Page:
And now, I'm back in Tunisia. I was worried about how it would be coming back here, whether or not I would regret reboarding the flight to come back after the reminder of what America is like. But as soon as I walked in and kissed my family hello, everything kind of fell into place again. The food at lunch tasted right, the cheesy leopard print sheets on my bed looked right and the lack of air conditioning almost feels right, too.

Saturday, June 6, 2009

C'est gratuie pour les femmes!

I wasn't planning on writing a blog entry today, but then the most amazing thing happened--I went to a World Cup qualifying game! Talk about a dream come true!! It was Tunisia versus Mozambique and we kicked butt, beating Mozambique 2-0. The game was such an experience. We took the almost half hour taxi ride there for less than 6 dollars and had this hilarious taxi driver from Italy who thought honking was a sign of friendship and honked at everyone--fellow drivers, pedestrians, cops...Once we got there, the tickets were actually free for women, which I very much appreciated. I also think it says a lot about the cultural shift in Tunisia, a country that is considered to be one of the most inclusive and publically equal cultures in the Middle East.

About 10 of us went to the game, decked out in mini Tunisian banners tied around our foreheads and waving plastic flags some little kids had handed to us. It was a great time to learn about subtle cultural differences--like how Tunisians dance to their national anthem, while we Americans stand stiffly and how they drink tea at the games, not beer. Everyone sitting around us was also very welcoming. They continuously offered us food, explained the chants, and exchanged high fives when we scored. It was just really fun to watch my favorite sport in a huge stadium with tons of fans, but even more meaningful to share in all of the nationalism and unity that football creates.

This evening has been spent studying Arabic. We have a bunch of homework to complete before Monday's classes and we're, of course, starting with the alphabet. I'm actually learning to write!! It's fun and the whole language seems a little less intimidating now that I'm learning to distinguish the different letters in written Arabic, knowing where one starts and another begins and the different sounds they make. My handwriting is so little-kid big though, taking up a few lines to feel like I've drawn all the details of the letter. The same book with the exercises even has throat exercises we're suppose to do to allow our throat to produce all the glottal stops! It's strenuous and definitely takes some humility to sit for what feels like forever trying to make a sound that just never comes out right.

And tomorrow we move to Sidi Bou Said to live with host families. Today, we had a lecture about family life, expectations and responsibilities in Tunisia. Of course, you can only talk about generalizations in a lecture like that, but it's gotten me anxious about what to expect...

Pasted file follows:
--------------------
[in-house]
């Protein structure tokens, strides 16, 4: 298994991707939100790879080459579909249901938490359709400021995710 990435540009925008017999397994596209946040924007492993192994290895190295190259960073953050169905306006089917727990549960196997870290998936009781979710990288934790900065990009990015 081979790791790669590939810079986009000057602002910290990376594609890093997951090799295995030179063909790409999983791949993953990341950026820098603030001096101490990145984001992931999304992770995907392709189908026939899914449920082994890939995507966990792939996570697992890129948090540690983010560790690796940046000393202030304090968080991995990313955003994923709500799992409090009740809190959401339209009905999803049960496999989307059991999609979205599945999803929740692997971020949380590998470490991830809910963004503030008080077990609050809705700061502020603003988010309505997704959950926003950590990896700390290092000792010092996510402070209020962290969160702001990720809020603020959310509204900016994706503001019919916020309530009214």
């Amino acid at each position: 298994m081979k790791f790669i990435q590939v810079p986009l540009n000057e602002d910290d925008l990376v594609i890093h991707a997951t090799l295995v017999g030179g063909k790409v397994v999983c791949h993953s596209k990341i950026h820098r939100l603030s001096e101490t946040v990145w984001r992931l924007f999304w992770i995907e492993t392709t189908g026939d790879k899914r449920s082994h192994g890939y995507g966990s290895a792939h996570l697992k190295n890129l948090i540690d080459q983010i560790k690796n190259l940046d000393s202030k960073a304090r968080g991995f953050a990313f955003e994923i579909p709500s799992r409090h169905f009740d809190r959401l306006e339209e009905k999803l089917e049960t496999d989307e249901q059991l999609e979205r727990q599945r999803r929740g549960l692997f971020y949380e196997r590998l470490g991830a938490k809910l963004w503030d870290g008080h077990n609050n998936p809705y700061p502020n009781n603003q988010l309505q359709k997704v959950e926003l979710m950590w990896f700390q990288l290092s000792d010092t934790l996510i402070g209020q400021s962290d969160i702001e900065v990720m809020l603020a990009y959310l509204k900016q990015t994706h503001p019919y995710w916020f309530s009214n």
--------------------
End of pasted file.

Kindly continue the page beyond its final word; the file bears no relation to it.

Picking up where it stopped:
Friday, June 5, 2009


First of all, being in Tunisia has somehow turned all the settings on the internet into Arabic. Needless to say, it took me a very long time to figure out how to start a new post. But now that I'm here typing, I'm at a loss for where to start...a lot has happened in the past two days, both in the program and outside of it and all good.
Yesterday was our first real day of orientation. I don't know if I've explained this yet, but the 32 of us are all staying together at a hotel in downtown Tunis until Sunday. Here we're living two to a room and attending programs during the day and evenings and usually have freetime for lunch and at night. On Sunday, we'll all be moving to Sidi Bou Said, which is a really nice suburb, where we will live with host families for the next two months (that's something that was changed, fyi). So, yesterday we walked and walked and walked all over downtown Tunisia and the medina. In teh early morning, I went on a tour of the Medina with an FTLA (a former young Fulbright scholar that works with the program). She showed a small group of us all of the different traditional cultural things you can buy there and explined their significance. We learned about traditional weddings, symbols in Tunisia (like the khomsa-hand and ain-evil eye), etc. Then, in the afternoon, a larger group of us was given a tour of the city. We learned about the traditional guilds in the Medina, saw the two main mosques of the city (the central one is pictured two the left), learned about how Islam is/isn't practiced here and saw all sorts of former Italian and French villas, a lot of which are squatted now and completely in ruins. Actually, CEMAT, where we are having our orientation, is a former Italian villa.

Following that morning, we had a traditional lunch in the Medina for 1 dinar (less than a dollar!). Even though I got my sandwich without fish, it still tasted like fish. Everything here tastes like fish--its kind of a Mediterranean thing, I suppose. But I'm being more flexible about vegetarianism while I'm here so I don't mind at all. Later we had a briefing at the American Embassy just outside of the city. We met with Foreign Service Officers and talked about life in the foreign service, as well as security things we should know living here. Don't worry--everything's safe! We then went to SIT, where we'll be having our Arabic classes. During the year, the building is used for the popular study abroad program and this is the first summer this program has it, but the facilities seem great! Then, we walked down to the amabassador's house for a reception for 'people who encourage cross-cultural communication,' or something along those lines. It was us CLSers and other fulbright Americans and Tunisians, as well as the diplomats in the area. The amabassador's house was amazing--overing looking the sea. Apparently the president is jealous, because the ambassador to the U.S.'s house sits higher on the hill overlooking the sea than his, so the president had another home built on the other side of Sidi Bou Said to sit even higher. What a life! The picture on the right is me on the walk to the amabassor's house.